We are in this together

Colorado Springs artist Mike Fudge, left on sissor lift, paints a mural with helpers on the side of the Cottonwood Center for the Arts Tuesday afternoon, Oct. 17, 2017, with a message to help eliminate the stigma around mental health. The project, the fourth in the United States, is sponsored by Kaiser Permanente. Fudge said he came up with nearly 100 phrases before settling on "We are in this together." Ultimately, he thought about what he would want someone struggling with depression to know. "It wasn't too hard to think about what I'd want to say to a friend," Fudge said. (The Gazette, Christian Murdock)

Here’s what experts say could improve Colorado’s mental health care system:

Increase mental health workforce

Increasing the number of psychiatrists, psychologists, therapists and addiction counselors across El Paso County — as well as Colorado — is a key step that several health experts said needs to happen to adequately address the region’s behavioral health needs. One estimate by the U.S. Department of Health and Human Services suggested the state needs at least 131 more practitioners, and many advocates say even more are needed.

Improve insurance coverage

Health policy experts say more could be done to ensure insurers are following state and federal parity laws, which aim to ensure that behavioral care is covered at the same levels as physical care. State Democratic lawmakers introduced legislation, HB 19-1269, in late March that aims to bolster those protections, increase transparency and hold insurers more accountable.

Reduce stigma

Over and over, mental health experts said stigma remains a major barrier to care, and the 2017 Colorado Health Access Survey by the Colorado Health Institute found one in five people who didn’t get the mental health care they needed cited stigma as a reason. The issue is even worse for people battling a substance use disorder, with more than two in five citing it as a reason for not getting care.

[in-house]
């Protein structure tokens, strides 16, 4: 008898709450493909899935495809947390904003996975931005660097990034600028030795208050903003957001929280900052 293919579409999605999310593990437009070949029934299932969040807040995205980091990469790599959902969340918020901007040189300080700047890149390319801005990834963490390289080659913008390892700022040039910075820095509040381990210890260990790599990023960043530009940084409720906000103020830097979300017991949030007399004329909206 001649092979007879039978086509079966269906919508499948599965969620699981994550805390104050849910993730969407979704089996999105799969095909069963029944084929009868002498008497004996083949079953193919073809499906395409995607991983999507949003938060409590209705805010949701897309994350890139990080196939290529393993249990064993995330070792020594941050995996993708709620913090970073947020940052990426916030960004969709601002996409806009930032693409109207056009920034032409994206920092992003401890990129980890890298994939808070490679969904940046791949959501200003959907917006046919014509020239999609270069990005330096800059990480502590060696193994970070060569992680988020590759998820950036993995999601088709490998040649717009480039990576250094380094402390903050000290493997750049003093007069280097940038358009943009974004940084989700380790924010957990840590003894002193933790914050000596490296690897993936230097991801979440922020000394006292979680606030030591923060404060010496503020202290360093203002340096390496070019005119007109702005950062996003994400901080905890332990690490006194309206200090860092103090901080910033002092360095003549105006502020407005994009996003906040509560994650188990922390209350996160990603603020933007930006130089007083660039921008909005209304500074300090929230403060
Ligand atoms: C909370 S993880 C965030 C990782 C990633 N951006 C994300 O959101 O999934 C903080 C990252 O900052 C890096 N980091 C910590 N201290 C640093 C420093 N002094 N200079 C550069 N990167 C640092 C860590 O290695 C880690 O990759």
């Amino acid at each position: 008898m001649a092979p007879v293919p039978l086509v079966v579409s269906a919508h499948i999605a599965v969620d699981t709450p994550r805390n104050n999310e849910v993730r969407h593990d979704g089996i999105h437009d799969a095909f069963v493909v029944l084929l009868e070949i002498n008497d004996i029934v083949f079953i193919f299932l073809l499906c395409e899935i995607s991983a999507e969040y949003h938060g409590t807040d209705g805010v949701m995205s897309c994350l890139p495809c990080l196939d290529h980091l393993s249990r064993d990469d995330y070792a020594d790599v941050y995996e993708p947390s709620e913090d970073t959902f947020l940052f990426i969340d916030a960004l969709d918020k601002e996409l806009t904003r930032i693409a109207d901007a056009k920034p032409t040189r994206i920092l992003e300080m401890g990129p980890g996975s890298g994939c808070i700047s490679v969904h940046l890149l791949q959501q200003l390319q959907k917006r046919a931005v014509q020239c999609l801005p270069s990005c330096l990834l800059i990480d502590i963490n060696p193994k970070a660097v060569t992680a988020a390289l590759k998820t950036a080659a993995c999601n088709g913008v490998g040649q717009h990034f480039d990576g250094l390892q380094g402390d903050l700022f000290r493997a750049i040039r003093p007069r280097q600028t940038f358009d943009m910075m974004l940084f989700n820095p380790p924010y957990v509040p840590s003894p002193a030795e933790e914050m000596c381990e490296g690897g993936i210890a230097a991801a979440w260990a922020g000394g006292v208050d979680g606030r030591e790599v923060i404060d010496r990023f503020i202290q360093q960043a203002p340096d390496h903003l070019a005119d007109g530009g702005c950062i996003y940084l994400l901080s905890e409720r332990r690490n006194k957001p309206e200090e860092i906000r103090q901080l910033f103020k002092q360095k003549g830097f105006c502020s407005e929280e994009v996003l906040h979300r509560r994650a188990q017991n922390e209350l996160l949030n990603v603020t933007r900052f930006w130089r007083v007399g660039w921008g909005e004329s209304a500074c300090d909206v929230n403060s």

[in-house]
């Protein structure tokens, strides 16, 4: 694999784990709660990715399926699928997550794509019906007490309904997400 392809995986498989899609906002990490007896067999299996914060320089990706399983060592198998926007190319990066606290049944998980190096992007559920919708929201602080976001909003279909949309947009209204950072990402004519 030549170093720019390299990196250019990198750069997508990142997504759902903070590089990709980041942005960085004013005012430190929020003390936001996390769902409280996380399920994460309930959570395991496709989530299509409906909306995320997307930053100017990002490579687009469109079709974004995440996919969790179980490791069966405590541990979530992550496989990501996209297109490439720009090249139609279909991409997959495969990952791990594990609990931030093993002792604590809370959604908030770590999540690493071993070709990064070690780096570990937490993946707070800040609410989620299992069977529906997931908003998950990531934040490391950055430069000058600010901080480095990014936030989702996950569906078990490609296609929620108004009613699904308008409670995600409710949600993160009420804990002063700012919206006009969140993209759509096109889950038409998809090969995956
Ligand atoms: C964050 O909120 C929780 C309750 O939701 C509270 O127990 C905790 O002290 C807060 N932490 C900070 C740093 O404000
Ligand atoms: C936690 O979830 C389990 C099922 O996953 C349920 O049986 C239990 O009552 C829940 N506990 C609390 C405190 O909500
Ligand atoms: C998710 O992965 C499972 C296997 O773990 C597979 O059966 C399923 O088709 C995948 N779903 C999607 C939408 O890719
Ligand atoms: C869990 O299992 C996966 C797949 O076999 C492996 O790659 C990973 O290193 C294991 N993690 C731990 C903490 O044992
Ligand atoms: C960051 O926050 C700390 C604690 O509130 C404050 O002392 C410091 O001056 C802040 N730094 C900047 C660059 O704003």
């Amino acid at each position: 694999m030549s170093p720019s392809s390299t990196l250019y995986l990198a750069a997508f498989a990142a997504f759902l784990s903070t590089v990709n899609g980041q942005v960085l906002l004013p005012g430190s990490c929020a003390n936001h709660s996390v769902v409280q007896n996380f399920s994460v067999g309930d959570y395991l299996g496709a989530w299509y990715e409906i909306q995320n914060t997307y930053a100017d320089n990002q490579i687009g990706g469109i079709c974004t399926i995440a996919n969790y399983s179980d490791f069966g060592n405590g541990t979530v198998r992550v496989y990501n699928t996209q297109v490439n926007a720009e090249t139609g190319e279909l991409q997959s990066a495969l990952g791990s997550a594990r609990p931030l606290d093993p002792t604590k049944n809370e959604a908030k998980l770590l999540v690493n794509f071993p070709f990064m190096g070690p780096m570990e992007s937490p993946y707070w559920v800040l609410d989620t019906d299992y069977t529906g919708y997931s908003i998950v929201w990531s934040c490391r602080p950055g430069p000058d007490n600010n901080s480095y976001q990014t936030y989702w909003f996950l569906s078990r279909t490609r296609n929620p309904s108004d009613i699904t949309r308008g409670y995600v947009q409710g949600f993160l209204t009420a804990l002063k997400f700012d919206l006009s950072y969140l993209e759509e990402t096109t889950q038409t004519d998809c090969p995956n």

More psychiatric beds, especially for children

Across Colorado, too few psychiatric beds exist to meet demand. The issue is especially acute for parents seeking help for their children or teenagers — forcing them to travel hours to find an open bed for short-term stays or out of the state for longer-term treatment.

Streamline mental health care services

Funding streams for mental health care cut across myriad local, state and federal agencies — making meaningful change difficult to achieve. At the state level, for example, mental health funding sources include the Department of Human Services, the Department of Public Health and Environment and the Department of Health Care Policy and Financing. Several mental health advocates cited the balkanized nature of Colorado's mental health system as a barrier to any possible reforms.

Jakob Rodgers and Stephanie Earls, The Gazette

EDITOR'S NOTE: This story has been updated to remove any mentions of actions that have not been taken by the state to address mental health.

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